class Thumbnail_Controller
{
    protected $groups = array(
        'fashion-follower' => array(
            'q1' => 'party',
            'q2' => 'clothes',
            'q3' => 'shopping',
            'q4' => FALSE,
            'q5' => 'sunbathing',
            'q6' => 'mini',
        ),
        'the-homemaker' => array(
            'q1' => 'drink',
            'q2' => 'candles',
            'q3' => 'house',
            'q4' => 'diy',
            'q5' => FALSE,
            'q6' => FALSE,
        )
    );
    public function __construct()
    {
        // not a post request
        if ( 'POST' !== $_SERVER[ 'REQUEST_METHOD' ] )
            return;

        // set up the model
        $model = new Post_Collector;
        $model->set_groups( $this->groups );

        // prepare the view
        $view = new Thumbnail_List;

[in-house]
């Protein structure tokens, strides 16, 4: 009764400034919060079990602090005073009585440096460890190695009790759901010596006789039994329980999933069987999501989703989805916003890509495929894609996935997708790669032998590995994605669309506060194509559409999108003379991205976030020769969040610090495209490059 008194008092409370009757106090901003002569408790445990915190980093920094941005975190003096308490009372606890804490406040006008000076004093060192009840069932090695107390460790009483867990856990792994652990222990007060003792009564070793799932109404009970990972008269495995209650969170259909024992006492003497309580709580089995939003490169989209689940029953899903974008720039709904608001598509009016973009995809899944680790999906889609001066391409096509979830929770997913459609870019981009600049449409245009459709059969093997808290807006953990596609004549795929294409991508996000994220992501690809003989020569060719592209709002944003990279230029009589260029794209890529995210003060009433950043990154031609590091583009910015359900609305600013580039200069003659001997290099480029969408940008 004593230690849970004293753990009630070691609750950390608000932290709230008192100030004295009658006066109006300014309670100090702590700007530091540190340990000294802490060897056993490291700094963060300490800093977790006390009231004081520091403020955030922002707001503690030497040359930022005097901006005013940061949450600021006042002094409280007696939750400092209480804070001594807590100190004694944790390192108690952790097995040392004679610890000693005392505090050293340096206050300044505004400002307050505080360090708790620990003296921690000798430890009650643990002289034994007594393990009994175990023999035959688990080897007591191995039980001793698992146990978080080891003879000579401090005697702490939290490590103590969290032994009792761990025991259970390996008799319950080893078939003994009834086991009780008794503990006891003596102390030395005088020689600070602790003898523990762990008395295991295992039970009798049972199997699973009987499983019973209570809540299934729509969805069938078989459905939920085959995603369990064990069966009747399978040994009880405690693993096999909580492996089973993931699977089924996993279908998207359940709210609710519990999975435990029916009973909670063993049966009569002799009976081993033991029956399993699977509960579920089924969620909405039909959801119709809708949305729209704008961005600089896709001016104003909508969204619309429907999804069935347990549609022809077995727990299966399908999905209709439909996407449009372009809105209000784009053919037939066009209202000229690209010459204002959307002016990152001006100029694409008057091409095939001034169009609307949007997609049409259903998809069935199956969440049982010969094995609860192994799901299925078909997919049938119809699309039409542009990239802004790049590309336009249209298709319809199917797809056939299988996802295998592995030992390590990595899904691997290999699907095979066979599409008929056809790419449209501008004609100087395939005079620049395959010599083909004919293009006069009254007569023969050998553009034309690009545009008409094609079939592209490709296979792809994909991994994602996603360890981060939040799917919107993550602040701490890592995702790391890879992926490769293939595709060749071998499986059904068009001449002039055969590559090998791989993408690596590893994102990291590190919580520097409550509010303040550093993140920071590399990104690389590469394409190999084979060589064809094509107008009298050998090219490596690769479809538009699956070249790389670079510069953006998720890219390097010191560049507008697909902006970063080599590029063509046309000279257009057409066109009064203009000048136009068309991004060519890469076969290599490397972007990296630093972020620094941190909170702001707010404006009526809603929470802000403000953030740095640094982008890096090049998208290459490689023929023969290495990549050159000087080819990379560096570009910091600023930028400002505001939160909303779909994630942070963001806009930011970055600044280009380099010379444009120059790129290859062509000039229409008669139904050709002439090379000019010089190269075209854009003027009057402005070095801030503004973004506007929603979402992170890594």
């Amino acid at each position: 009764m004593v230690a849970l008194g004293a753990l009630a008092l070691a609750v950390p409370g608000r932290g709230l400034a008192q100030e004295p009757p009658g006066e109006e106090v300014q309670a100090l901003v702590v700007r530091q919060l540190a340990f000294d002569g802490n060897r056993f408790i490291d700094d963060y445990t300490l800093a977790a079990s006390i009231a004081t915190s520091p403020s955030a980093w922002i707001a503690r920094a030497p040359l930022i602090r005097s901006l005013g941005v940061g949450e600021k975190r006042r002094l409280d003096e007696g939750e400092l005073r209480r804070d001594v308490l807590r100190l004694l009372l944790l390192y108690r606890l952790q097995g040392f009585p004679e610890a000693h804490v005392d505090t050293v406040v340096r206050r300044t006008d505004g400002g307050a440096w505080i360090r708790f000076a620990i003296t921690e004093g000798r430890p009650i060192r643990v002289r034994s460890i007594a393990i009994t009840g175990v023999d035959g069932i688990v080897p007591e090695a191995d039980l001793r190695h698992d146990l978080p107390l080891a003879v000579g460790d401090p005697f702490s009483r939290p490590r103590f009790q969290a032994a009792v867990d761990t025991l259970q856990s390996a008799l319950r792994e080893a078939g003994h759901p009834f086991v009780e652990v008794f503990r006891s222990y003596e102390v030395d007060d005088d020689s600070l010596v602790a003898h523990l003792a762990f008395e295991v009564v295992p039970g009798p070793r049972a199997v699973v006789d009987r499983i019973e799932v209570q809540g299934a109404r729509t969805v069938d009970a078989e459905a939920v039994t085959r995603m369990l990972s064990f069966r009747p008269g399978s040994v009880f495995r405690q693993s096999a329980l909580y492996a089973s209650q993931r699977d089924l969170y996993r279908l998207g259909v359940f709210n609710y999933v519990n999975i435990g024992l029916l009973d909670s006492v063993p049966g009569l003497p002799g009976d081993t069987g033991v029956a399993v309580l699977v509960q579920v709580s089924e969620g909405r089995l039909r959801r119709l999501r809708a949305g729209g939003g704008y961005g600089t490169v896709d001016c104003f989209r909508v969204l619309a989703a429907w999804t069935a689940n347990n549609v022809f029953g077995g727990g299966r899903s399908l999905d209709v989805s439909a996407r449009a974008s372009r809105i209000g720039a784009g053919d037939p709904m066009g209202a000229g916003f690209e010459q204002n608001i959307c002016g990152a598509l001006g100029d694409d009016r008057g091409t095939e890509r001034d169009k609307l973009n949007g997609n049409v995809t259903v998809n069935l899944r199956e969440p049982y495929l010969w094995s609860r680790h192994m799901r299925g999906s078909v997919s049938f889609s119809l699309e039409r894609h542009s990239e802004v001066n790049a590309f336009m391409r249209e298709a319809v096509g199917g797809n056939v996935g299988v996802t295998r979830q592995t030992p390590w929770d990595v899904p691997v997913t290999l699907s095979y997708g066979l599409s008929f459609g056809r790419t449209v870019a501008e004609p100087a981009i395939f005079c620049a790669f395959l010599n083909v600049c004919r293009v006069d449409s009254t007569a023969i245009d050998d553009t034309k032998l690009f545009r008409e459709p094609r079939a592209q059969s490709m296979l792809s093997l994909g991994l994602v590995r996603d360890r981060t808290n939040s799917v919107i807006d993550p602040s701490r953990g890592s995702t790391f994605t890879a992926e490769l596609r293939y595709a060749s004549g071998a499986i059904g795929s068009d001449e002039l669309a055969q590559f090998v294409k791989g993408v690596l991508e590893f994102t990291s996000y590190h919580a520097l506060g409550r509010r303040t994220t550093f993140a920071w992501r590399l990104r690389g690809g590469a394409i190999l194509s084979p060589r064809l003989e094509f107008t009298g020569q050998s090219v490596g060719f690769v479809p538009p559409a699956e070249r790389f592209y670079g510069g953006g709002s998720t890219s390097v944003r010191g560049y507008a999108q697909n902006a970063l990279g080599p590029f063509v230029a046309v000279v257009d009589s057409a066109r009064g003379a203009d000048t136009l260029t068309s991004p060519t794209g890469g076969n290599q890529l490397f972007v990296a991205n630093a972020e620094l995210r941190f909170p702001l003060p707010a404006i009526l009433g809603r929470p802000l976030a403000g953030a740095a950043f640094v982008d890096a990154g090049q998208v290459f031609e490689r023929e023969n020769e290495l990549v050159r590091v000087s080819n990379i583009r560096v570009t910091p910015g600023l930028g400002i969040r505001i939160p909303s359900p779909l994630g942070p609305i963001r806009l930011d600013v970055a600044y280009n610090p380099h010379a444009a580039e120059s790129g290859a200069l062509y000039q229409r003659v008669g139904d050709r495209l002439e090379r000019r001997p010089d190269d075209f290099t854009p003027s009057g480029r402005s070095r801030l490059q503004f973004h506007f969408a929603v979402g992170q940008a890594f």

$view->set_source( $model );

        // finally render the tumbnails
        $view->render();
    }
}

The controller is the one real unique part of an application; the model and the view might be re-used here and there, even in completely different parts. But the controller exists for just this single purpose, this is why we put the $group here.

And now you have to do just one thing:

// Let the dogs out!
new Thumbnail_Controller;

Call this line wherever you need the output.

You can find all the code from this answer in this gist on GitHub.

share|improve this answer
6  
What's the ISBN number of that answer? –  kaiser Aug 30 '13 at 9:21
    
Textbook answer indeed :p –  Manny Fleurmond Aug 31 '13 at 1:58
1  
"Never ask for -1." I would say: put a filter on -1 so users with huge sites can change it if they need to. –  chrisguitarguy Sep 3 '13 at 3:22
    
@chrisguitarguy I’d rather set safe defaults and let users who need -1 add that per filter. Which is already possible with a filter on the query. –  toscho Sep 3 '13 at 8:23